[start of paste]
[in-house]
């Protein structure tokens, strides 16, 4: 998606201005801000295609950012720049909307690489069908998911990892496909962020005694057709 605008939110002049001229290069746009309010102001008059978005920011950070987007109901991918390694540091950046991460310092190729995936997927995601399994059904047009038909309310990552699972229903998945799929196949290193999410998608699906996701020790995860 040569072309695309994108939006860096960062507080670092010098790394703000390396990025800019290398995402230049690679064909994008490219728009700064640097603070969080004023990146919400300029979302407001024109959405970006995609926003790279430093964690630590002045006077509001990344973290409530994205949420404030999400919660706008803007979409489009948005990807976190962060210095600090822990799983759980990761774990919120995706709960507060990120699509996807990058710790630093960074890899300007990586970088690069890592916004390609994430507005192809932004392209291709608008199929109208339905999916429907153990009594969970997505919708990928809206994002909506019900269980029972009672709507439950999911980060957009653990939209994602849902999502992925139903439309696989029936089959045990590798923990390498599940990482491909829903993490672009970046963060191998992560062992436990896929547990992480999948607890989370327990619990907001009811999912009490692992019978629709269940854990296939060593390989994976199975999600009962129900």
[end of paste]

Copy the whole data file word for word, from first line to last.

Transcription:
[in-house]
């Protein structure tokens, strides 16, 4: 998606201005801000295609950012720049909307690489069908998911990892496909962020005694057709 605008939110002049001229290069746009309010102001008059978005920011950070987007109901991918390694540091950046991460310092190729995936997927995601399994059904047009038909309310990552699972229903998945799929196949290193999410998608699906996701020790995860 040569072309695309994108939006860096960062507080670092010098790394703000390396990025800019290398995402230049690679064909994008490219728009700064640097603070969080004023990146919400300029979302407001024109959405970006995609926003790279430093964690630590002045006077509001990344973290409530994205949420404030999400919660706008803007979409489009948005990807976190962060210095600090822990799983759980990761774990919120995706709960507060990120699509996807990058710790630093960074890899300007990586970088690069890592916004390609994430507005192809932004392209291709608008199929109208339905999916429907153990009594969970997505919708990928809206994002909506019900269980029972009672709507439950999911980060957009653990939209994602849902999502992925139903439309696989029936089959045990590798923990390498599940990482491909829903993490672009970046963060191998992560062992436990896929547990992480999948607890989370327990619990907001009811999912009490692992019978629709269940854990296939060593390989994976199975999600009962129900």